I was 20 years old when I learned how to ride a bike. That was the big secret I revealed in one of my job interviews, when the HR assistant asked me to tell her something different about myself.
Yep, I never owned a bicycle growing up, nor was anyone around to teach me how to ride a bike even if I did. I remember puttering about the house in a three-wheeler—painted white, with huge handlebars and a floral-print seat–when I was about six or seven years old, though, and that felt extraordinary then: the ability to navigate without the cumbersome involvement of dirt and ground with the soles of my shoes! I never got my own bike, though, and after a few days, I lost interest and the white bike was towed away somewhere.
How could I have known that biking skill was a necessary passport to the world of humanity? I had my cousin teach me how to ride in high school—and I quit after a couple of hours. It was just too damn hard. It turned out that nearly everyone knew how to ride a bike—a non-bike rider was a rare bloom. In fact, I found only one non-biking girl in my class in high school. My lack of skill was further highlighted when I hung out one afternoon at a friend’s house and she decided to go Rollerblading. Our other friend said, “Okay, and I’ll just coast along on your bike.” As a total nothing on wheels, I piped up, “Ah, then I’ll just jog along beside you!”
Soon afterward, I decided there was nothing wrong with being bicyclically-impaired. A lot of people, a lot less than bike riders but numerous all the same, couldn’t ride a bike to save their lives, so I thought I was in pret-ty good company.
Until my niece, then only eight years old, learned how to ride a bike. It wouldn’t be long until her younger sister started learning. I had to act fast.
My moment came in 2002. I was 20 years old, fresh out of university, eager to learn the ways of the world, and ready for anything. I was staying with my sister’s family then and my brother-in-law got a BMX bike for $10 at a garage sale. He tried teaching me for a day, during which I kept stumbling and getting distracted by so many instructions and my nieces’ encouraging cheers. But one day when they were all away, I took out the bike and proceeded to train myself, with only the afternoon sunlight and the wind in the trees for company.
Three hours later, I was proudly coasting up and down the driveway, falling only once and not badly at all, greeting my family with my newfound skill. And a few days later, we all drove to Concord, Massachusetts where we biked for six miles on what wasn’t really a bike trail but a quiet road in a residential area. The streets dipped and rose and I found myself screaming while barreling down a sloping road and panting furiously on inclines. Nevertheless, I managed to impress my sisters with my skill on a bike with pedal brakes.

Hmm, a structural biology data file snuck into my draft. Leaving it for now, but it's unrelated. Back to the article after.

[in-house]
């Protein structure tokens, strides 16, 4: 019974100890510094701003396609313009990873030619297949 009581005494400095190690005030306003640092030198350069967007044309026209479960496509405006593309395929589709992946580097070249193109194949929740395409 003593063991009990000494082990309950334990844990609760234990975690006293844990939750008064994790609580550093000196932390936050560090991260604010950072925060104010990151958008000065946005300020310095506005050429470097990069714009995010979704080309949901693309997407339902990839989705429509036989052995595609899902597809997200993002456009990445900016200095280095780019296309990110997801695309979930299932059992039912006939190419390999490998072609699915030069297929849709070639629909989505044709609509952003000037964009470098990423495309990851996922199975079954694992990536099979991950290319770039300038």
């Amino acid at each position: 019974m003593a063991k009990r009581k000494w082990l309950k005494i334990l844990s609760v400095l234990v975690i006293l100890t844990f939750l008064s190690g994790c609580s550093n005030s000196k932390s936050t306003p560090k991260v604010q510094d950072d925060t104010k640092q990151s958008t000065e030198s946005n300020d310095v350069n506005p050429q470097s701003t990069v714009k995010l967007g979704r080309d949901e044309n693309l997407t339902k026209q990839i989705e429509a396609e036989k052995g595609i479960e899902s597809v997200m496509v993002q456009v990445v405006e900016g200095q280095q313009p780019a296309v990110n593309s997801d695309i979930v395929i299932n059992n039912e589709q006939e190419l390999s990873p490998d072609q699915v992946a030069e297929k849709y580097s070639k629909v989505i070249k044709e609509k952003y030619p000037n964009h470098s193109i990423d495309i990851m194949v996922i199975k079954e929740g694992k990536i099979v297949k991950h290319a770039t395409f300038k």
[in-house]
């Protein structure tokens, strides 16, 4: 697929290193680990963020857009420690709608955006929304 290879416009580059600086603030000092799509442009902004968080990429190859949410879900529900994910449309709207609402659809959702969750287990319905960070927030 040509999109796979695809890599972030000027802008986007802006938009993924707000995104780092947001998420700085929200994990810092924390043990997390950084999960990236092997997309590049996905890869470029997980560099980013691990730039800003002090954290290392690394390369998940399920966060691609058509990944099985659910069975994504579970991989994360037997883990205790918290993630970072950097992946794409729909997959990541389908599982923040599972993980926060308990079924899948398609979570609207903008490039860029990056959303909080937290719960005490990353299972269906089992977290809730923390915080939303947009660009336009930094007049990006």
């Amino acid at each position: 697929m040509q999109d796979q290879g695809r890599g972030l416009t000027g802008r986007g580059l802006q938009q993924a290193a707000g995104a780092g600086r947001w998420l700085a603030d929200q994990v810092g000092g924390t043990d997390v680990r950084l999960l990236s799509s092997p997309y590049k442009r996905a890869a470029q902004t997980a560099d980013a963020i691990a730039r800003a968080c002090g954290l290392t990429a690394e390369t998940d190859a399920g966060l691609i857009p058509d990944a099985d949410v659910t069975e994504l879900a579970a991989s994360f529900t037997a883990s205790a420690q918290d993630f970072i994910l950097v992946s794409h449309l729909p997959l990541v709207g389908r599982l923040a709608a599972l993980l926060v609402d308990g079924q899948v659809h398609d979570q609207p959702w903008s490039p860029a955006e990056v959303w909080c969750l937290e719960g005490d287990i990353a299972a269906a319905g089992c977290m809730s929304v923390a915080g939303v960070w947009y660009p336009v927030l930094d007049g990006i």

After that, I didn’t get to do a lot of biking. My next serious biking experience came two years later when we rode around Yosemite National Park. It was a bit of a struggle getting my balance and feet to work, but I managed—save for the moment an insect perched under my nose, causing me to flail wildly and crash to the ground. That was probably the worst spill I’ve had so far.
Two weeks afterwards, I had my first real taste of a bicycle with brakes on the handlebars. Burlington, Vermont will forever be etched in my biking diaries. I discovered it was a lot easier using the brakes and managed to not fall at all! I had to contend with a newly-discovered fear though: the presence of far too many hikers, bikers, and Rollerbladers. They tend to make me lose my concentration and wobble all over the place.
The recent biking trips made me want to finally get my own bike and ride around parks or my old university. Not too shabby for someone who bikes sporadically and learned at a relatively later age, eh?
This was written sometime in 2005, if I’m not mistaken. Today, I have my own bike but only get to bike around the neighborhood.